The Eleven Group
In November 1972, the Group showed their works for the first time together. This exhibition, held at the Okhta Hall of the Artists’ Union was to become an important event in the history of arts in Leningrad/St. Petersburg that had a conspicuous effect on the cultural process in the Northern Capital of Russia.
The group owes its name to the number of participants, ten painters (Evgenia Antipova, Zaven Arshakuni, Valery Vatenin, German Yegoshin, Yaroslav Krestovsky, Valentina Rakhina, Viktor Teterin, Leonid Tkachenko, Vitaly Tyulenev and Boris Shamanov) and one sculptor (Konstantin Simun). Although Shamanov and Krestovsky did not take part in the second (1976) exhibition and later on, the sculptor Konstantin Simun emigrated to the US, the group retained its original name. For many decades, the artistic milieu has associated it with a certain cultural phenomenon of the 1960s–70s.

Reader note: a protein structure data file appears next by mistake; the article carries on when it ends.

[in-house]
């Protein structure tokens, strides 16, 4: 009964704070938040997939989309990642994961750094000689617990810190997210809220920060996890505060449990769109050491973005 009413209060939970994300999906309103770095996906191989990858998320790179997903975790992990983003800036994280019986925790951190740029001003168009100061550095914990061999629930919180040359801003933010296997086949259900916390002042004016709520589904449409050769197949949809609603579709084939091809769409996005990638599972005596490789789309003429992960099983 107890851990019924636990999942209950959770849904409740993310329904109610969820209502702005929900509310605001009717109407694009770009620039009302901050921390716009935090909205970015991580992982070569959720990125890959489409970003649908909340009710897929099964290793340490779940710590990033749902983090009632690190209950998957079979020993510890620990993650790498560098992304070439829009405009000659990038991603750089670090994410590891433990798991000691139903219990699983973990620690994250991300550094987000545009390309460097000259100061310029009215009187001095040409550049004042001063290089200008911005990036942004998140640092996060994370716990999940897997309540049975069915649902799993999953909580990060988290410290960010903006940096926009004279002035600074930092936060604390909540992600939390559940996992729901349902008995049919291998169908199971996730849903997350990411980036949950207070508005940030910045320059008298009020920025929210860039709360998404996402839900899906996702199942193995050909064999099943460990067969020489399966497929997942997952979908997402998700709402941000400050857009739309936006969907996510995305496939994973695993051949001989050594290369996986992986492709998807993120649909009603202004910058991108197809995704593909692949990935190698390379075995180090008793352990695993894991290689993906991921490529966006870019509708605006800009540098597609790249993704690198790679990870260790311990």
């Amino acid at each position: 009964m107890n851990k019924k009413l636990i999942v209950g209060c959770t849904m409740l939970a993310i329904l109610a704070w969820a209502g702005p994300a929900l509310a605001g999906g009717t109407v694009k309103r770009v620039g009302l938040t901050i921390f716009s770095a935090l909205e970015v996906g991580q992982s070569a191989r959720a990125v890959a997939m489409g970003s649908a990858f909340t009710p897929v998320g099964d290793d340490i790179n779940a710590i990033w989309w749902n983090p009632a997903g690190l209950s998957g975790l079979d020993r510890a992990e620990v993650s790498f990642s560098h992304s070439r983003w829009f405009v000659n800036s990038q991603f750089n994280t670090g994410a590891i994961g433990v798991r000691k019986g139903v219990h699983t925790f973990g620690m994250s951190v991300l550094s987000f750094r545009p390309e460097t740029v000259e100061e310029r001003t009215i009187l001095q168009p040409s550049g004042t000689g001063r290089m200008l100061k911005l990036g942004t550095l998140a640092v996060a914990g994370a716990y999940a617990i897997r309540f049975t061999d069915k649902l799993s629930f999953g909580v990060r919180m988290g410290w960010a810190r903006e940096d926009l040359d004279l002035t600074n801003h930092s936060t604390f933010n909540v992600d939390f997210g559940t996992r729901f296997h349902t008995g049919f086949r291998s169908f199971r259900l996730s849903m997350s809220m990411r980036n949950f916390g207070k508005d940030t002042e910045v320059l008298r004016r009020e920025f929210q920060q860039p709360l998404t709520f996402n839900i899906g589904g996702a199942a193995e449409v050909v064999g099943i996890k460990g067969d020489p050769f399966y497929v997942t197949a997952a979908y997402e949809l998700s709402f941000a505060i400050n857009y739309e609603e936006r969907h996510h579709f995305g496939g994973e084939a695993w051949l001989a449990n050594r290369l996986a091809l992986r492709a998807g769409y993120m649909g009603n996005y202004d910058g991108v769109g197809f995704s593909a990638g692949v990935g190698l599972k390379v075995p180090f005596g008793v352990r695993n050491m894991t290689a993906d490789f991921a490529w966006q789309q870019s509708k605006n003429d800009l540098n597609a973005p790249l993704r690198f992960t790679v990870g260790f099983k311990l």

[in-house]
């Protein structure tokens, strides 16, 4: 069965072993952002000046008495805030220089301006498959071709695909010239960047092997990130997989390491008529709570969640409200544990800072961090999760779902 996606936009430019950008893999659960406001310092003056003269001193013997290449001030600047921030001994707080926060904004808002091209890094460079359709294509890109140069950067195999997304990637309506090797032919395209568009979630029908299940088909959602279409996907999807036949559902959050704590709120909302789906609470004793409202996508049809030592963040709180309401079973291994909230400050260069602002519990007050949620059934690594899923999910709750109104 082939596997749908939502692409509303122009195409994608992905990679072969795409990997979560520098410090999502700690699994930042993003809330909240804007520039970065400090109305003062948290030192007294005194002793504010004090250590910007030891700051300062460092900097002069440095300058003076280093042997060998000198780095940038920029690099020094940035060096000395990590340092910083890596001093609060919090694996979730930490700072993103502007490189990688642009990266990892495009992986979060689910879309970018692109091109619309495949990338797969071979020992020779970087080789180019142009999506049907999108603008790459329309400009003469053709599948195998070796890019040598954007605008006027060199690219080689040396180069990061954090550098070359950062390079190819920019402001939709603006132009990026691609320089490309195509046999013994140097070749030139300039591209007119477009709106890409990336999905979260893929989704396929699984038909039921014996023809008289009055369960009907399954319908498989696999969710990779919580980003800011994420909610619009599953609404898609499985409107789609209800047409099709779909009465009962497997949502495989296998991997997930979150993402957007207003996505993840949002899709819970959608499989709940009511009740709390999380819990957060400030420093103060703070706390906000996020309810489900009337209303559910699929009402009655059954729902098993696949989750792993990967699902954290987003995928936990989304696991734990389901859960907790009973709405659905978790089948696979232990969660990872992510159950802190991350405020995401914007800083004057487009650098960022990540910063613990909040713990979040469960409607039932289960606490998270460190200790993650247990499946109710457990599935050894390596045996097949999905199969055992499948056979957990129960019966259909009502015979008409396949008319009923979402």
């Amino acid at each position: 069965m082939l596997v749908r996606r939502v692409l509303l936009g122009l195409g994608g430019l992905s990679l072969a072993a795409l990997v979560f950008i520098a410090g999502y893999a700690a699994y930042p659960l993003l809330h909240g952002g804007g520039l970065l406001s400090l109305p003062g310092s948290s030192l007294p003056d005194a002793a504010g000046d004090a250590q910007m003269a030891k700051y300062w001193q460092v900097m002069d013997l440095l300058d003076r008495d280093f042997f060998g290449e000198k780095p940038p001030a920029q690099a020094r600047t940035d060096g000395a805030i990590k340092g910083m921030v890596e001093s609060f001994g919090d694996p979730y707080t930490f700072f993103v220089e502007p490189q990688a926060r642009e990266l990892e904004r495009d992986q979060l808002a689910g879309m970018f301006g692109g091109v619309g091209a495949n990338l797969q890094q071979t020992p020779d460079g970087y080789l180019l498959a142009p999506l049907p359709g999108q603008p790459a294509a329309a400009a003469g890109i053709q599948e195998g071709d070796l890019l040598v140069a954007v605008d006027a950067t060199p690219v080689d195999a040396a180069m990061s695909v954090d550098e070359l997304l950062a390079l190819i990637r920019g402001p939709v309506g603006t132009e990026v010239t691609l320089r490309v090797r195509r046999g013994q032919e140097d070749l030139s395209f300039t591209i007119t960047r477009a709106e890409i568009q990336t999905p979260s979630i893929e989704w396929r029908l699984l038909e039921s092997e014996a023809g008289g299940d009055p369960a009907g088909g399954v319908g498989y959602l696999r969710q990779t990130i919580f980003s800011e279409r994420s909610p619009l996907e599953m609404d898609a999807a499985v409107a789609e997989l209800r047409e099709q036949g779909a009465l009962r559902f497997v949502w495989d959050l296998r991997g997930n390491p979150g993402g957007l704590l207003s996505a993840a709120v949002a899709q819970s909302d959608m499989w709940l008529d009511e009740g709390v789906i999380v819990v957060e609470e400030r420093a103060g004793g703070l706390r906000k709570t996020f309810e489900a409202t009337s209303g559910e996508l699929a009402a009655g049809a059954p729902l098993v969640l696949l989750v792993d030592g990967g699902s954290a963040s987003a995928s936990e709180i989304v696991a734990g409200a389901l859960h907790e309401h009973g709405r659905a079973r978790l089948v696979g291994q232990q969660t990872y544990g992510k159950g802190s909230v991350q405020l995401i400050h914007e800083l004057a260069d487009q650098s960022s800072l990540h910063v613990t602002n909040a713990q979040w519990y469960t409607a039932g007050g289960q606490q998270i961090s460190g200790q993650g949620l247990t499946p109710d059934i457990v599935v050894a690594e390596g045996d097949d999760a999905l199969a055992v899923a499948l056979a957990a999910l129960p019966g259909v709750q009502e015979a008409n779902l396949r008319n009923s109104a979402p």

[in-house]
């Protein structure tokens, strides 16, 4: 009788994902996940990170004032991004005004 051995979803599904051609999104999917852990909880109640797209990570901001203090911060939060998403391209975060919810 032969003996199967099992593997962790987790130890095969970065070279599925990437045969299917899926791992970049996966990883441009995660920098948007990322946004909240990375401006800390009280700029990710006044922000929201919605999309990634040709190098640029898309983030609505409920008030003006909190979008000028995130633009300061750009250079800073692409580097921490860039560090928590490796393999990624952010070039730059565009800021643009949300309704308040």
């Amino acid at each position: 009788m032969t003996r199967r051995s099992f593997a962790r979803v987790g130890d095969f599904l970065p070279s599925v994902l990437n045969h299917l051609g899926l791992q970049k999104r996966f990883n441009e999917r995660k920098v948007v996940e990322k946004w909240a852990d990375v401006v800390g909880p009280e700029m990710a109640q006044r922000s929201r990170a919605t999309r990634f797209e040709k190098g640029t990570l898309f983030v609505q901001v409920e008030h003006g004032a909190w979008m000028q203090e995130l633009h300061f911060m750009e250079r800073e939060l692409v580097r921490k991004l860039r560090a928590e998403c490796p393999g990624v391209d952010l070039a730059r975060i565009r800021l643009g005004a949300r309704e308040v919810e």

The group was an integral whole consisting of variously gifted individuals belonging to one and the same generation. What united them, besides common artistic and aesthetic principles, was their complete intolerance of the establishment’s stereotypic attitudes. Common to them was freedom of expression in art in its search of the ideal. They all remembered the fresh air imbued with the romantic expectations of the period known as Khrushchev’s Thaw.